OFWs in Southern Lebanon told: Leave now; Pinoy docs in Gaza unhurt


AROUND 800 Filipinos in southern Lebanon have been advised to evacuate “preemptively” as Israel and Hezbollah militants exchange fire across the border.

The Philippine Embassy in Beirut said due to the “persistent tension in Lebanon’s southern border,” the rest of the 17,000 Filipino workers throughout Lebanon should also avoid traveling to the south, near the border of Israel.

Hezbollah has been exchanging rocket fire with Israeli troops across the border since the Palestinian armed faction Hamas attacked Israel on October 7.

Hamas and Hezbollah are both backed by Iran and have been vocal against Israel. Both the US and Israel tagged the groups as terrorist organizations.

“Due to the persistent tension in Lebanon’s southern border, posing a significant threat to the safety and security of civilian residents, the Philippine Embassy urges all Filipino nationals close to the border to evacuate preemptively to ensure their well-being and security,” the Embassy in Beirut said in its advisory Tuesday.

There are around 800 Filipinos in southern Lebanon, according to the Department of Foreign Affairs.

Many analysts fear that if violence escalates in the the Israel-Hezbollah border, it may open a new front against Israel, which is focused at the moment in eliminating the Hamas for killing 1,400 people—the most violent attack on Israel since World War II Holocaust.

“Given the unstable situation, Filipinos are reminded to avoid non-essential travel to South Lebanon,” the Embassy added.

Latest data from DFA showed there are 17,537 registered Filipino workers in the whole of Lebanon.

DFA Undersecretary Eduardo de Vega said despite the hostilities in the Israel-Lebanon border, the government maintains the contingency level to Alert  2.

Alert 2 means Filipinos are advised to be on alert and prepare for possible evacuation.

Doctors safe in Gaza

Meanwhile, two Filipino doctors in Gaza Strip are safe amid the massive blast that rocked a hospital in Gaza City.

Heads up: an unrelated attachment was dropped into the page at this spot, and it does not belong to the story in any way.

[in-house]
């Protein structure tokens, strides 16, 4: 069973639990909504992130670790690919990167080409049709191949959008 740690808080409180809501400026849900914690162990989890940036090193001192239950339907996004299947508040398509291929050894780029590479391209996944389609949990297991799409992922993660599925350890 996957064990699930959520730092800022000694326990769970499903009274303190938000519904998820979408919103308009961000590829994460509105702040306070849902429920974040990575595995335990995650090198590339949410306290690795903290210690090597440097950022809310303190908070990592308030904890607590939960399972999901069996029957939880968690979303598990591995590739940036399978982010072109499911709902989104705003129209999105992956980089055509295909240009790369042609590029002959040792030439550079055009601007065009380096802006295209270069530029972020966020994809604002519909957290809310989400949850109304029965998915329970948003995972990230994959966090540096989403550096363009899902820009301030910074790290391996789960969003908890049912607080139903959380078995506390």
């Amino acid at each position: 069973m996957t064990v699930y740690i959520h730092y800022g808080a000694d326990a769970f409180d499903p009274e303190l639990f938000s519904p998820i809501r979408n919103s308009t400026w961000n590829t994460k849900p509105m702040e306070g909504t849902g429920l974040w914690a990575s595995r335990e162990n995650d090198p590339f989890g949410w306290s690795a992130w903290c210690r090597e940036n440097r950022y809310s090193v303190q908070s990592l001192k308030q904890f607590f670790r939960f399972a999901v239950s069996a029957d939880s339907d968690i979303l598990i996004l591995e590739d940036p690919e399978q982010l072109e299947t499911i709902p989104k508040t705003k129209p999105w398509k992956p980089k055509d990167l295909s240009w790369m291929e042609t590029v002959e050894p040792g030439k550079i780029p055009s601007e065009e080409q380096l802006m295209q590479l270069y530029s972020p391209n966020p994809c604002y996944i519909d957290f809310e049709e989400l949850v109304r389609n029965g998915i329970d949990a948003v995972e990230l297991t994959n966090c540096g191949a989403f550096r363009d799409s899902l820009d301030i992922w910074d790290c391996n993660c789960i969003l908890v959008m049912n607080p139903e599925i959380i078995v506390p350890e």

Philippine Ambassador in Amman Wilfredo Santos said the two Filipino doctors from the international nongovernment charity group Doctors Without Borders (also known by the French acronym MSF) are not among those hurt by the recent missile attack to a hospital that killed 500 people.

The other 133 Filipinos in Gaza Strip are also safe.

“[All the Filipinos who used to live in] Gaza City—where the hospital is located—[have moved] to southern Gaza,” Santos said.

Volunteer doctors, nurses and medical personnel from Medecins Sans Frontieres (MSF) have been providing surgical and inpatient care to people of Gaza since the Hamas and Israel resumed hostilities on October 7. But MSF said despite the “incredible needs” in Gaza, they are forced to suspend most of their medical emergency operations. Battle-tested MSF doctors have witnessed many conflicts around the world but Israel’s “relentless bombings” are “unimaginable” and “inhumane.”

Dr. Christos Christou, International President of MSF, confirmed hospitals and clinics have been attacked.  “Others receive orders to evacuate—with just a couple of hours’ notice—with impossible decisions to make. Patients—including those in critical condition—risk their lives either by moving, or by staying behind, in both cases perhaps to die without treatment,” Christou added.

Christou also demanded that all the medical staff in Gaza be given “basic guarantees of safety” to be able to do work and help those who are wounded and sick.

Situation in Gaza and Rafah Border

THE MSF official said the people in Gaza were deprived of water, food, protected shelter, medicines.

“Basic humanity needs to be restored in the Gaza Strip,” he added.

“The indiscriminate bombing must stop. The egregious level of collective punishment currently being meted out on the people of Gaza must end. People in Gaza need protected spaces, and ways to reach them safely and unimpeded. People wishing to cross the border into Egypt should be allowed to—with the future option to come back—and be properly and humanely assisted.”

“People also need clean water, reliable electricity, access to food and healthcare,” Christou said.

Image credits: Nonie Reyes and AP/Abed Khaled